Q: My grandmother recently passed away and her children have very little cash with which to pay back the reverse mortgage that was taken out on the property.

The reverse mortgage is for $162,000. The property was appraised before repairs at $240,000. It is currently zoned as residential, but can be rezoned as a commercial property due to its having rental units.

The building has a 2-bedroom unit, a 4-bedroom unit and a 1-bedroom unit. The 2-bedroom unit currently rents for $800.

Should I start an LLC and purchase this property? I have good credit but haven’t been on my job for too long. I would like to purchase the home, live in the one-bedroom unit and rent out the others. I would then takeout the equity and invest it in one or two other properties.

Can this be done? Is this a good idea? How long does it take to rezone property?

A: You seem to want to take several big steps all at once. Let’s break it down and see if the process isn’t more manageable.

First, who inherited the property after your grandmother passed? Let’s assume there are 2 children who inherited the property, and let’s assume that the property is worth $240,000.

The new owners should have the title changed into their name and then refinance the property. Unless one of the family members is living in the property, they will need to get a loan for an investment property, which can be more expensive and difficult to get than a home that is a personal residence.

If you wanted to buy the home for $240,000, let’s assume that your grandmother’s children will wait for their inheritance. Let’s assume that you can get a loan for $170,000, which will be enough to pay off the reverse mortgage and give you a few thousand dollars left to pay an attorney to help you rezone the property.

(I’m assuming it’s possible to rezone this property and that the property value would rise if you do this. If the property value won’t ultimately rise by rezoning the property and you intend to keep the property as a multifamily home, then there’s no point in spending these dollars.)

Next, let’s look at the cash flow for the building. If the 2-bedroom is renting for $800 per month, it’s probably safe to assume that the 4-bedroom unit would rent for at least $1,400 per month. The 1-bedroom unit might rent for $500 per month. Altogether, that’s $2,700 per month.

A 30-year, $170,000 mortgage at 7 percent would cost you $1,131 per month. You’ll need to set aside real estate taxes, which could be around $5,000 per year (depending on where you live, 2 percent of the purchase price might be reasonable), or another $417 per month. Insurance on the property could run another $200 per month, or $2,400 per year.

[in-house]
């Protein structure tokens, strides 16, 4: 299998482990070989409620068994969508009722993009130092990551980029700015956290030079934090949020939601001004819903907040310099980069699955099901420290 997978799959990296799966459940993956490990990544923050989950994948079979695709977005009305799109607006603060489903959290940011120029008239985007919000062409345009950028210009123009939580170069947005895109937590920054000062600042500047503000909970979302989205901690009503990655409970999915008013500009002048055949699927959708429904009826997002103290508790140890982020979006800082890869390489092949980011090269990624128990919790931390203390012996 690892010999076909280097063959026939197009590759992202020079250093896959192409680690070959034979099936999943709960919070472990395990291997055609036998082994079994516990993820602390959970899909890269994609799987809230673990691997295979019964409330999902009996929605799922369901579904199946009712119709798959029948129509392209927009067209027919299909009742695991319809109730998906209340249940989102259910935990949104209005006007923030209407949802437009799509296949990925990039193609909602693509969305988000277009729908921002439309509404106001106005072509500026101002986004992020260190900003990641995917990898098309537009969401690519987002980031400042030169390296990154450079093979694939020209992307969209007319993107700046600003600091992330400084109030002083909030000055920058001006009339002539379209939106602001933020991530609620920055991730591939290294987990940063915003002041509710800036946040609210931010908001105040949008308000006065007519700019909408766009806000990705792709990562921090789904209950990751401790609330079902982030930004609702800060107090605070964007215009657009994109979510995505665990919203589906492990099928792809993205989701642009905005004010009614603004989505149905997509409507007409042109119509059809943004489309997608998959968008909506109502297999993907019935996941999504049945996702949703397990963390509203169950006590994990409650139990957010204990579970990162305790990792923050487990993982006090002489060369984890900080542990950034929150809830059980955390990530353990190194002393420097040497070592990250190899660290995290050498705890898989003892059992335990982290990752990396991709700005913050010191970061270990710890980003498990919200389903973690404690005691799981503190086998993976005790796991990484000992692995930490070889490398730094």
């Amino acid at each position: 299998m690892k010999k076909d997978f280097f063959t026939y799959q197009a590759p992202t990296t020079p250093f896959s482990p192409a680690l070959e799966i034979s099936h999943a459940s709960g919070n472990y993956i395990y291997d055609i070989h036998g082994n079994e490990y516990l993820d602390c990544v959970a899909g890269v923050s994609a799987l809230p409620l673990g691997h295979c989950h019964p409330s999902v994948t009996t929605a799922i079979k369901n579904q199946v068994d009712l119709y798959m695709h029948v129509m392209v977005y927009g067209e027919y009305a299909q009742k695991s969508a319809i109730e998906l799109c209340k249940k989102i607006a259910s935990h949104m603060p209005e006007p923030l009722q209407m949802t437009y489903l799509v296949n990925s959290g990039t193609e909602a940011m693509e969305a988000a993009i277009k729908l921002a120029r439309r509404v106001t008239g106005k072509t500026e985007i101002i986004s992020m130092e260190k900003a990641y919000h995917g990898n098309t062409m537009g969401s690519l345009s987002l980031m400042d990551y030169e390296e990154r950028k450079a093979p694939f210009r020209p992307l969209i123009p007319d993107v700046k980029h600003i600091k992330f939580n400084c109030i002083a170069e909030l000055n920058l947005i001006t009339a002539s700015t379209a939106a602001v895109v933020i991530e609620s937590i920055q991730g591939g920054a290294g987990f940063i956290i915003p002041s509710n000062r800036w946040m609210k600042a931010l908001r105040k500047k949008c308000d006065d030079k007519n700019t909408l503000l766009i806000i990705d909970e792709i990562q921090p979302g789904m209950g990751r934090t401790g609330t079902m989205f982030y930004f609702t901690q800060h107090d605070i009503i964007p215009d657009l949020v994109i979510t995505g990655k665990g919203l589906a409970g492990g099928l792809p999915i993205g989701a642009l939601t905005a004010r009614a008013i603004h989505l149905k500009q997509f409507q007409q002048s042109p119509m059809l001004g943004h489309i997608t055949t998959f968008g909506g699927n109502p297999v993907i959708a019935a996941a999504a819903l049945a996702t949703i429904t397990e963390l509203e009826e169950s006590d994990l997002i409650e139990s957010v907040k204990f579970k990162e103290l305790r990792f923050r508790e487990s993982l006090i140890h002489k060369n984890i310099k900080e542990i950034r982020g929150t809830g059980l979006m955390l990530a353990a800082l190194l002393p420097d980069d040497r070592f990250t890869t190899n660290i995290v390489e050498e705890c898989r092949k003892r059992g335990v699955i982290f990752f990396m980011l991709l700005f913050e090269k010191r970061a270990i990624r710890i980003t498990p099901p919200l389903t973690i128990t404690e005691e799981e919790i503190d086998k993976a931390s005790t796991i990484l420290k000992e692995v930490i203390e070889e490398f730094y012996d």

If you add up the expenses, you’ll see that you’re bringing in $2,700 but the expenses will cost $2,848 per month.

However, if you’re already paying $700 per month to rent a different unit, and you’re only getting $500 from the 1-bedroom unit, your contribution to the cash flow should make it all work out.

Of course, these numbers are just estimates that you can use to figure out the income and expenses for the building. You should judge for yourself what you can get in rents and what the costs should be for the building on a monthly basis. You should also keep in mind that you may not get all the income from the apartments at all times as some may be vacant from time to time.

Don’t forget that you’ll still owe your grandmother’s kids their $80,000 inheritance. Maybe you have this money or maybe you are due some money from your grandmother’s estate. But perhaps they will take back a second mortgage on the property, that is if the lender you use would allow it. Sometime in the future, you would refinance the property and pay them back.

The good news is that rents generally go up over time and your 30-year mortgage will pay down the loan over time, ultimately decreasing your expenses. But the real play is to figure out what the property will be worth if you rezone it.

If the value skyrockets from $240,000 to $300,000, then you’ve made a good deal.

If you decide to proceed, please consult with a real estate attorney who has plenty of zoning experience, and who can walk you through what might be a difficult process.

Finally, if you decide to buy the property and live in it, your best bet might be to own it in your own name rather than use a company entity like a limited liability company. You will have an easier time getting a loan for the property. But for more information, you should talk to a real estate attorney.